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24

This item might be identical to a certified one, but the seller is clearly not aware of certifications, so you should assume it is not certified - in short: Do not use this carabiner for safety-relevant applications. The description on ebay says The ultimate tension: 25KN CE Certification "ultimate tension" is not a term used to describe ...


11

The main issue is that fraud and misrepresentation is rife in the chinese manufacturing sector. When I was working in outdoors retail, I saw a couple press releases where Petzl was facing counterfeiting from China. The copies were visually identical, down to the packaging and tags. Of course, when tested, they failed at significantly lower forces than what ...


9

Garmin GPSMap 182C and Simrad TP32 share the same language (NMEA 0183), but they do not have enough in common to talk about. The NMEA sentences that the 182C can transmit are GPRMC, GPGGA, GPGSA, GPGSV, GPGLL, GPBOD, GPRTE, GPWPL, PGRME, PGRMZ, and PSLIB. The first two letters of these identifiers are the Talker ID. GP stands for GPS receiver. PG and PS ...


8

If your concern is regarding broaching, then the two actions you take are: allow the head to come towards the wind, reducing the sideways force. This can be instant. if needed, slacken the main, depowering the sail. Unlike in a dinghy, where this can also be an instant move, in a yacht this is a bit slower. But unless the wind suddenly increases and you ...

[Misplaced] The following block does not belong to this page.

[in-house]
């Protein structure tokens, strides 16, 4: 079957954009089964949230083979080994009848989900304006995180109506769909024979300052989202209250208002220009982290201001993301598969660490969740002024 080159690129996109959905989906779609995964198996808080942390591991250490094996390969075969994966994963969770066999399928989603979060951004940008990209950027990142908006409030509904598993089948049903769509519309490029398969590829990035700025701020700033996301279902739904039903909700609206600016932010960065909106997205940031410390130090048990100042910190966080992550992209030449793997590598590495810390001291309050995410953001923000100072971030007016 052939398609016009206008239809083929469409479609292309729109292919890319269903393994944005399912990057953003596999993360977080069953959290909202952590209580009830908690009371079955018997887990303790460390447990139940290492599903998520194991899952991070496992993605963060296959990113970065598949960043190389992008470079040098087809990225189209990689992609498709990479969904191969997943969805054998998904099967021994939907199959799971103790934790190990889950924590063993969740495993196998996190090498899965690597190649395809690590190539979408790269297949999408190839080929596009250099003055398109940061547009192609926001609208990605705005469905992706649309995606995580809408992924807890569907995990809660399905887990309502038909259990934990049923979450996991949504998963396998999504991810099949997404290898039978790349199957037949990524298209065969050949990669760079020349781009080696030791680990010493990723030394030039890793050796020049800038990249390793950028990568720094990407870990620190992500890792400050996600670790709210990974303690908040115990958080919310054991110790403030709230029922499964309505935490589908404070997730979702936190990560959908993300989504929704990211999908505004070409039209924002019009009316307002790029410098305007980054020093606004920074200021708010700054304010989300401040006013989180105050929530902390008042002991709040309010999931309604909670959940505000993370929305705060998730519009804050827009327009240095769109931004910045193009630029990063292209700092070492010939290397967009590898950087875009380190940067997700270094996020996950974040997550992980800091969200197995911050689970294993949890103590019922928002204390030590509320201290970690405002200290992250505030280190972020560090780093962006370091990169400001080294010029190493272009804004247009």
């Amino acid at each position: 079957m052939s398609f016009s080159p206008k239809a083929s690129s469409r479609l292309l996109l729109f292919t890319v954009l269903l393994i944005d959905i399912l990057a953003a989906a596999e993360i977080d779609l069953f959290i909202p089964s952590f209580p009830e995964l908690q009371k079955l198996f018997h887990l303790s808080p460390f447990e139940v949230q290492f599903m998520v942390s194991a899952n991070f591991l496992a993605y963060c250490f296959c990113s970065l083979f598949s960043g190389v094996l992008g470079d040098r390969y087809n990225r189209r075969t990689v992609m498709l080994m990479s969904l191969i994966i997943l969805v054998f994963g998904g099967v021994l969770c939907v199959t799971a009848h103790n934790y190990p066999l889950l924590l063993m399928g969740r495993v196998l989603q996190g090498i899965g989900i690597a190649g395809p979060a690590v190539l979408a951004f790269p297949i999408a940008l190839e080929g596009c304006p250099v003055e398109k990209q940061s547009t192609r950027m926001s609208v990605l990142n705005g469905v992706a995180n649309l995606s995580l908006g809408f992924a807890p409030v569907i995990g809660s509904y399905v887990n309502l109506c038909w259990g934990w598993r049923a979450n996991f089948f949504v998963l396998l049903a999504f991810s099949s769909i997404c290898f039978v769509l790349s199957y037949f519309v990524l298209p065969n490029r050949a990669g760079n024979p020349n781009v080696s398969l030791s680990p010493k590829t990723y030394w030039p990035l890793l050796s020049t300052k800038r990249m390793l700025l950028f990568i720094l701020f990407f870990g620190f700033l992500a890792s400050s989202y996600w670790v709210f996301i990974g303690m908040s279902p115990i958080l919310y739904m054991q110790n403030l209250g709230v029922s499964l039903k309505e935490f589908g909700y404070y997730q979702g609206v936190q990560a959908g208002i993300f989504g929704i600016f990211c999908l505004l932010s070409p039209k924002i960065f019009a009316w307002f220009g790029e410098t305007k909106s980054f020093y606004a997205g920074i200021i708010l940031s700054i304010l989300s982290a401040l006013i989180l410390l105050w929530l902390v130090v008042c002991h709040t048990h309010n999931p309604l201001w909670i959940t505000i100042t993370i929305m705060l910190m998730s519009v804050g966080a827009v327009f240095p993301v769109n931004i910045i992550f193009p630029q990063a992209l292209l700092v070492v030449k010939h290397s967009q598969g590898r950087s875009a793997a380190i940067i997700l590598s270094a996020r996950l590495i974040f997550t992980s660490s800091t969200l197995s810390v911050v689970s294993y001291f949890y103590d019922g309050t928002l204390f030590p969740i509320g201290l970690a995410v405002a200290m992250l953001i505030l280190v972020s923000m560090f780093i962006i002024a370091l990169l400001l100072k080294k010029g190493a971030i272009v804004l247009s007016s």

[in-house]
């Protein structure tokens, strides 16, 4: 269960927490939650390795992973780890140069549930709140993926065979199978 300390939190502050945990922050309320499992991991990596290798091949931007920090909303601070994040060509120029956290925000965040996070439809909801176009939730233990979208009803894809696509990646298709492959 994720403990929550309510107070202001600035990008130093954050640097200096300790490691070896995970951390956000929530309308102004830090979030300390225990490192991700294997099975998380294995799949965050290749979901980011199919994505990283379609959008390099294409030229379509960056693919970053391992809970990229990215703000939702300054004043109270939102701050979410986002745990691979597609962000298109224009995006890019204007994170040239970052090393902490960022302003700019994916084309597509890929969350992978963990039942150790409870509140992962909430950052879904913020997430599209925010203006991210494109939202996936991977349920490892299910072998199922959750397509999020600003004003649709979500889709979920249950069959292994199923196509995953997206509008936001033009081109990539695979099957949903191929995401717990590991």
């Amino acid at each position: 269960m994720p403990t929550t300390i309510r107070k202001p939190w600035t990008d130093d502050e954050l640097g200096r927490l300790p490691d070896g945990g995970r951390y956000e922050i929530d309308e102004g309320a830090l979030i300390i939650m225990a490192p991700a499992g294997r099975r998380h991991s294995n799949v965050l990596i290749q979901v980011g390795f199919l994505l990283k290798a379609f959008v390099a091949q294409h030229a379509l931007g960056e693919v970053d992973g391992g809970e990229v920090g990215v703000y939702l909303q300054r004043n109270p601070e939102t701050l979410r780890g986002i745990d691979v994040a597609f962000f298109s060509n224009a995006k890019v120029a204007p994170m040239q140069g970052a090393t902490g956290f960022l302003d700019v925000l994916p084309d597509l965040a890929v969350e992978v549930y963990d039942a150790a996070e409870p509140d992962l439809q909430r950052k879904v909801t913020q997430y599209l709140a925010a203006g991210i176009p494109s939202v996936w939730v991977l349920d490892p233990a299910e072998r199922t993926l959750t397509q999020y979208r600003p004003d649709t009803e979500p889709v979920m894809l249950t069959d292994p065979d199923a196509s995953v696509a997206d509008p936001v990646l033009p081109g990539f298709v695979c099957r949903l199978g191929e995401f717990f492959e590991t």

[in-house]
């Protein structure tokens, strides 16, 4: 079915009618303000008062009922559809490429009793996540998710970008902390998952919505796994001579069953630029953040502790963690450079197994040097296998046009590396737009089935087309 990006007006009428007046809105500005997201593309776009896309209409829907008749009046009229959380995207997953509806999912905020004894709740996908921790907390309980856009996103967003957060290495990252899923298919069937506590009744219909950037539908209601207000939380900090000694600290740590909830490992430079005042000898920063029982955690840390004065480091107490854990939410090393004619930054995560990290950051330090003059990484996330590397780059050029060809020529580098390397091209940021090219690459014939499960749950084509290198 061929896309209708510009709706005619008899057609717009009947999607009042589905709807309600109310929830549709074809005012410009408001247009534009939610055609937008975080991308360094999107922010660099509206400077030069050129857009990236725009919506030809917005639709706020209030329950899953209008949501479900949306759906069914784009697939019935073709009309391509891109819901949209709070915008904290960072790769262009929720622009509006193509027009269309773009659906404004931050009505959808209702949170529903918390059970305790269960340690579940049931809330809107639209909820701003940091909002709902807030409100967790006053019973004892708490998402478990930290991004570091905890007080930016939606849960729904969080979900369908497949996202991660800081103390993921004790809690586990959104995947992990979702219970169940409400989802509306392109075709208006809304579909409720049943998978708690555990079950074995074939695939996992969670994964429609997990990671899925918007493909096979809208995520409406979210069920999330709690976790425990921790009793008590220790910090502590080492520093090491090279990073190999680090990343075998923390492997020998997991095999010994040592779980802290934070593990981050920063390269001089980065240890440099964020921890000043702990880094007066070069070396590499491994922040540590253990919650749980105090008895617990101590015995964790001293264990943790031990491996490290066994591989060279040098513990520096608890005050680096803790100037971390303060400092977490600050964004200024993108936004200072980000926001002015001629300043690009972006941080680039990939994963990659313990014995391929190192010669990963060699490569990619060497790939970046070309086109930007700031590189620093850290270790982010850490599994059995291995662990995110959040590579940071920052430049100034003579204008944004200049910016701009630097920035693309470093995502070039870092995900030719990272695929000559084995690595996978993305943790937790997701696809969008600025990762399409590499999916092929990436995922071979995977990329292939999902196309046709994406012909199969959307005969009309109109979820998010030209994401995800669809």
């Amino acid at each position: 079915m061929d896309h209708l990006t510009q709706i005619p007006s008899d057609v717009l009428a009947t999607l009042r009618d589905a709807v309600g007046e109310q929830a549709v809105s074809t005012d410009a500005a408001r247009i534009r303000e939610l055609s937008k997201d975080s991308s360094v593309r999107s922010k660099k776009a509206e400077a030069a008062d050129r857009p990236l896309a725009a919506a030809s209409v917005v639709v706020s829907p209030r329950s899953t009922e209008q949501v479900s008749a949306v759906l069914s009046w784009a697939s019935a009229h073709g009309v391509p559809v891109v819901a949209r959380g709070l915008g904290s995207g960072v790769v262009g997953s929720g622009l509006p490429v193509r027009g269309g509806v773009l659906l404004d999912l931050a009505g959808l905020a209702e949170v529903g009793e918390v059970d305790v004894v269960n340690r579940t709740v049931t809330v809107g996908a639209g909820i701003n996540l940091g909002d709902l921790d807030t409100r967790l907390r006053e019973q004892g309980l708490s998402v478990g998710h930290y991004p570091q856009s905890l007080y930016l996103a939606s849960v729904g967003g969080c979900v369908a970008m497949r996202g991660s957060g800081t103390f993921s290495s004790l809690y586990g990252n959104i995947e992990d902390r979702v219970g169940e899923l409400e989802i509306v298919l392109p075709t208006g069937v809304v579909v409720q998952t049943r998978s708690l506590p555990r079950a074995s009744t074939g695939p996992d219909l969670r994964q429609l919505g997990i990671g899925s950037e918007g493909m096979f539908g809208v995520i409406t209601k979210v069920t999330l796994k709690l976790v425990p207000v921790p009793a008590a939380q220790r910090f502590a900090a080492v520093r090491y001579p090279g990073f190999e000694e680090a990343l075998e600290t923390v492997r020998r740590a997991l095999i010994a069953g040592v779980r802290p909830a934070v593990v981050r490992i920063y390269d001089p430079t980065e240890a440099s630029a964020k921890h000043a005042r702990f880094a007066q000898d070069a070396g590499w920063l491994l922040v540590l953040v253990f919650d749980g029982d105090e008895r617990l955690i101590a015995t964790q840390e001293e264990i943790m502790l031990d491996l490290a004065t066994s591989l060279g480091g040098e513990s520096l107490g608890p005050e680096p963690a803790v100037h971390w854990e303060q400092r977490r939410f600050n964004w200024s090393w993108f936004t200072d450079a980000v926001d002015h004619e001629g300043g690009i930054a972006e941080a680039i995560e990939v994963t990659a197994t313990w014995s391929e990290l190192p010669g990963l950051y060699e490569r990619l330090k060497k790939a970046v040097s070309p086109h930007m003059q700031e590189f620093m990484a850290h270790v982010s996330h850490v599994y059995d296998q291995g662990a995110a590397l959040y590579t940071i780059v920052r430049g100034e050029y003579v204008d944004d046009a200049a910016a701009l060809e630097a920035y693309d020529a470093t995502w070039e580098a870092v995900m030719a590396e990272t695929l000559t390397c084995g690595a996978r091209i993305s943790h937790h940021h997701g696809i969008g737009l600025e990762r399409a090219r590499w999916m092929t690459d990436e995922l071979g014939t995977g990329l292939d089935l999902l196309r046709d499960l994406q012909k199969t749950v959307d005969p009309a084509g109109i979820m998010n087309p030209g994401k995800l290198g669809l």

5

As you mentioned, a vertical sail gives you more power, so where possible that should be your goal, but the drag caused when heeling is enough that for most catamarans you want to minimise it as much as possible. So aim to keep the windward hull just out of the water in calm seas, and a little higher in rough seas, in order to avoid a rough ride. If the ...


4

In short, yes. The rules in Section A (right of way) always apply, even when constrained by rules in Section B and C (which include room at marks). Boat A in your scenario is required to gybe at the mark. But let's look a little deeper at the scenario you describe, because it's a good question and it happens all the time. At the zone, overlapped A ...


3

These look like the Carabiners frequently used on Via Ferrata climbing kits. See for example these images on google. I am certain that you can find such carabiners from respectable brands with a known history of high quality gear that fulfils all the needed standards. They might be a little bit more expensive. In light of this I would say: If you have to ...


1

The best bet on a job like this is to stick a tape measure across it and see what you've got. While technically a "one design" hull a modern sunfish is a long way from a classic one and a wooden hull may have changed shape over the years. Styrofoam and the like comes in standard sizes so if you're doing the job yourself you'll be buying blocks and carving ...


1

Without specifics of when and exactly where in the Arctic your character plans to visit, this is a difficult question to answer. I see no risks (beyond the usual storms etc.) of sailing a boat of pretty much any description in the tropics and higher latitude ice-free waters. The Arctic covers a lot of territory on water and on land, some of which is ice ...


1

Generally, hold your course If there isn't a directional change and the wind doesn't exceed your vessel's ability to carry it under your current sail configuration, don't change a thing. Benefit from the puff. If the puff is sustained, you may be able to point slightly higher (if that's desirable because your objective is further to windward than your ...


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